Immediately opposite was the butchers shop. (On the left below). Mr Strawbridge made the best faggots I’ve ever eaten – every other one is but a pale imitation. One of the Strawbridges – David – is a local historian of some repute.
Down past the butchers and turn right at Epworth House – previously the Methodist Church where I attended Sunday school until about the age of 10. It had a large hall out the back where the local children held their birthday parties. Hmmm! Must also mention that Marion and I got married there in 1981….
Now it’s back along Fry’s Well under the railway bridge to my car parked outside my childhood home
Even the house looks different now – for a start its been modernised and had an extra window added above the door.I’d be interested to know how that was achieved as it was a solid wall/chimney several (make that many) feet thick. The house was more than 400 years old, and had been a butchers on a previous occasion – the pig sties were still visible in the garden, and the floor carried stains from the salt pork which still got moist in humid weather. The small window to the right of the door was once a post box (or so I was told) and the big downstairs window on the left had once been the entrance to a shop.
The two houses were once a single building – the terrace on the left being added at a later date. Immediately opposite is the well which gave the street its name – Fry’s Well. It has never dried up – even in the longest droughts, and was a source of drinking water for miners on their way to the pit until it was it was categorised as not fit for drinking.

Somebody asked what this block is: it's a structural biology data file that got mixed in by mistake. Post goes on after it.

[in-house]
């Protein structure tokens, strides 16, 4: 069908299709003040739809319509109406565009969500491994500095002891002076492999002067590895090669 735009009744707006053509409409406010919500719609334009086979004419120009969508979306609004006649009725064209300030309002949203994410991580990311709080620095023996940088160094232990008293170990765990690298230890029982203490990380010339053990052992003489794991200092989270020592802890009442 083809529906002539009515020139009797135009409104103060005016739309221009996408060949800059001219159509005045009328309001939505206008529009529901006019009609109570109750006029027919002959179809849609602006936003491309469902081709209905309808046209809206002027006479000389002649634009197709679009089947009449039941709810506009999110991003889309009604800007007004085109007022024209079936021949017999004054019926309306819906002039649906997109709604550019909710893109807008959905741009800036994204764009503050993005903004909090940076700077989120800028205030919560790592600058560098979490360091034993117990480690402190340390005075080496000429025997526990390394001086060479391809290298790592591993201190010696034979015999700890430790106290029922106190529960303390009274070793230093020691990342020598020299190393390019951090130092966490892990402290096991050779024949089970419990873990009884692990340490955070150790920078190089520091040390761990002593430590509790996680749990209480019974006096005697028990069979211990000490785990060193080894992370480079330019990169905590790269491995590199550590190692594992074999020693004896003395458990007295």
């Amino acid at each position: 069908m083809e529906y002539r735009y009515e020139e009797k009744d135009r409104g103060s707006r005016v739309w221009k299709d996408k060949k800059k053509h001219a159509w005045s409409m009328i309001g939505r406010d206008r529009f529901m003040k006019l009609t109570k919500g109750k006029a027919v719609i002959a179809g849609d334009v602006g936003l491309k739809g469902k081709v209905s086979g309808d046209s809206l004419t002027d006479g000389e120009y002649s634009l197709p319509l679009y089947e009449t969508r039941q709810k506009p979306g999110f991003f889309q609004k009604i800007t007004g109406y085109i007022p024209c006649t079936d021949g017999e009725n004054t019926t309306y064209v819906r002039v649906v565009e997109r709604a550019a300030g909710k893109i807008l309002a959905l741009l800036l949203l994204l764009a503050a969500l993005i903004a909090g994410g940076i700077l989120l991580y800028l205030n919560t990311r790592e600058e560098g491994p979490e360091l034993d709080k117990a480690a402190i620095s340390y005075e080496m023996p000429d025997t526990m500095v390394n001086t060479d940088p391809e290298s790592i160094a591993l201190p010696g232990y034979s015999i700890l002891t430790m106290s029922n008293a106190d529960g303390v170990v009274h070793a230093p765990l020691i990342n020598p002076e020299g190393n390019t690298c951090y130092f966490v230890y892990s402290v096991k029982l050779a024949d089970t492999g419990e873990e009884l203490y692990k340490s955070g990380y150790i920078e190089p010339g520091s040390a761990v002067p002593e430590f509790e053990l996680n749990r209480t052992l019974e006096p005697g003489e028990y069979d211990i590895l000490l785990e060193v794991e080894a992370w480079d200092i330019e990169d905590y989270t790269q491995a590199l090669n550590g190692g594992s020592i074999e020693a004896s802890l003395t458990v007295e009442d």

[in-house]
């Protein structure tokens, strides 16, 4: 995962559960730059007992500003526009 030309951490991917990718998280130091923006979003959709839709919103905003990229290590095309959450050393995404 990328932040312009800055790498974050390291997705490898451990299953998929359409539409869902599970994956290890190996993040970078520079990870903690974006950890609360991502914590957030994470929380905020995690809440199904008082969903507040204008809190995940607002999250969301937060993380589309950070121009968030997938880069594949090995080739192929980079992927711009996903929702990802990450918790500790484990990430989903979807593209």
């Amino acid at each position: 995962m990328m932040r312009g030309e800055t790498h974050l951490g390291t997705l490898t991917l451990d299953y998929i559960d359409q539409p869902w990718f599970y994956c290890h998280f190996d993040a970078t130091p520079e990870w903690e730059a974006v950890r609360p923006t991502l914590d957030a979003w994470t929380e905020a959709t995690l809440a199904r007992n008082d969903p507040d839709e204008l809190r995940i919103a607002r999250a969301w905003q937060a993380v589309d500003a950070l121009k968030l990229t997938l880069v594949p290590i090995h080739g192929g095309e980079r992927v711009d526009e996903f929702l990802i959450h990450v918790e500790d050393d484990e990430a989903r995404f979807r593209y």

To the right of the terrace was a lane known locally as The Drang – a dialect word for a narrow path. At some stage it ran alongside a small terrace – they were tumble down even when I was a small child and were eventually knocked down – presumably for safety reasons. The wasteland has never been cleared and looks pretty much as it was when I left home:
Across the old stone stile at the top of the drang and you’re back on the main road through the village, and another view that is essentially unchanged for at least 40 years – well, OK, the cars are more modern – but that’s it really.
The village shop where I used to walk most evenings to buy whatever Mum decided to cook us for tea is on the left just as the road disappears – think it’s a hairdresser’s now. I’ve often wondered how many hairdressers society actually needs – but that may be because I’m somewhat balding.
In the opposite direction is the ‘new’ village hall where we had our wedding reception,
and beyond that is what remains of Carter’s Wood where we used to collect conkers in the autumn.
Of course, it didn’t have an expensive driveway through the middle of it then – it was full of wild garlic. Lord alone knows what we smelled like after we’d finished playing there in early summer.
And finally back down the hill to the car again. The Redan Inn (on the right) has this view on its wall – only 40 years older – and my step-mum has the same view with a horse and carriage parked where the bottom car is now. At least some things don’t ever appear to change
And that’s it really – if you stuck with my maudlin’ this far I admire your constitution. Normal service will be resumed at the next entry.